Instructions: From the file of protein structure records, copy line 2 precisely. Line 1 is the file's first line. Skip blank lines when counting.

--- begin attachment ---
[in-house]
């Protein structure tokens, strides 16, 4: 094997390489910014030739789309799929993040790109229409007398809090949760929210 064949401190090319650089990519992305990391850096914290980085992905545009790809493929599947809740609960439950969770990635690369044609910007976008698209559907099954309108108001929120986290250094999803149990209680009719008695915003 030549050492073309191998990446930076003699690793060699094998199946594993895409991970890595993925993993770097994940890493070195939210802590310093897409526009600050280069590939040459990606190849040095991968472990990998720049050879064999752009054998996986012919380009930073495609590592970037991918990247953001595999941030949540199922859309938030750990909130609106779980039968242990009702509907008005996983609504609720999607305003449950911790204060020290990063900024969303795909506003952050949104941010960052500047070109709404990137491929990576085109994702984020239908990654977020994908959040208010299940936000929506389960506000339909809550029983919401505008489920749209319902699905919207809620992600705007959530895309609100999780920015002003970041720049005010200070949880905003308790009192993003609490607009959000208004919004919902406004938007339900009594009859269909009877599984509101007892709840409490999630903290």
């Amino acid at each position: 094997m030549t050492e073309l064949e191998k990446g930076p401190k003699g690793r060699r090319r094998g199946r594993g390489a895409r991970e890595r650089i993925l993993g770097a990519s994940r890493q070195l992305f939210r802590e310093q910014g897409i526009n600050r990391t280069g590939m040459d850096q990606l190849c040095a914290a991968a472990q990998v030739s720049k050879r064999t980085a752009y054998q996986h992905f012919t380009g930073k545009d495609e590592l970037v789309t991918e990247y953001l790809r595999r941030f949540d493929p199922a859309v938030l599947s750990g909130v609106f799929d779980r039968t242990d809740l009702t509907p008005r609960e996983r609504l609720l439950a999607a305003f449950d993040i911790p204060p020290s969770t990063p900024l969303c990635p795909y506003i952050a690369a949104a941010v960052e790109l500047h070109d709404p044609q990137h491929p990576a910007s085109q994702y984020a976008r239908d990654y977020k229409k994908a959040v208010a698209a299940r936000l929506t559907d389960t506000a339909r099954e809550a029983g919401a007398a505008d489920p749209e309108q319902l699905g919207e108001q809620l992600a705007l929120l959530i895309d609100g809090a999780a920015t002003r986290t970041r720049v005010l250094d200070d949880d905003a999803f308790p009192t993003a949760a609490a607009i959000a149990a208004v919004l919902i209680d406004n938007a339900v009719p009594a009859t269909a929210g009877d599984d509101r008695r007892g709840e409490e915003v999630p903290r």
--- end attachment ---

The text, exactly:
């Protein structure tokens, strides 16, 4: 094997390489910014030739789309799929993040790109229409007398809090949760929210 064949401190090319650089990519992305990391850096914290980085992905545009790809493929599947809740609960439950969770990635690369044609910007976008698209559907099954309108108001929120986290250094999803149990209680009719008695915003 030549050492073309191998990446930076003699690793060699094998199946594993895409991970890595993925993993770097994940890493070195939210802590310093897409526009600050280069590939040459990606190849040095991968472990990998720049050879064999752009054998996986012919380009930073495609590592970037991918990247953001595999941030949540199922859309938030750990909130609106779980039968242990009702509907008005996983609504609720999607305003449950911790204060020290990063900024969303795909506003952050949104941010960052500047070109709404990137491929990576085109994702984020239908990654977020994908959040208010299940936000929506389960506000339909809550029983919401505008489920749209319902699905919207809620992600705007959530895309609100999780920015002003970041720049005010200070949880905003308790009192993003609490607009959000208004919004919902406004938007339900009594009859269909009877599984509101007892709840409490999630903290």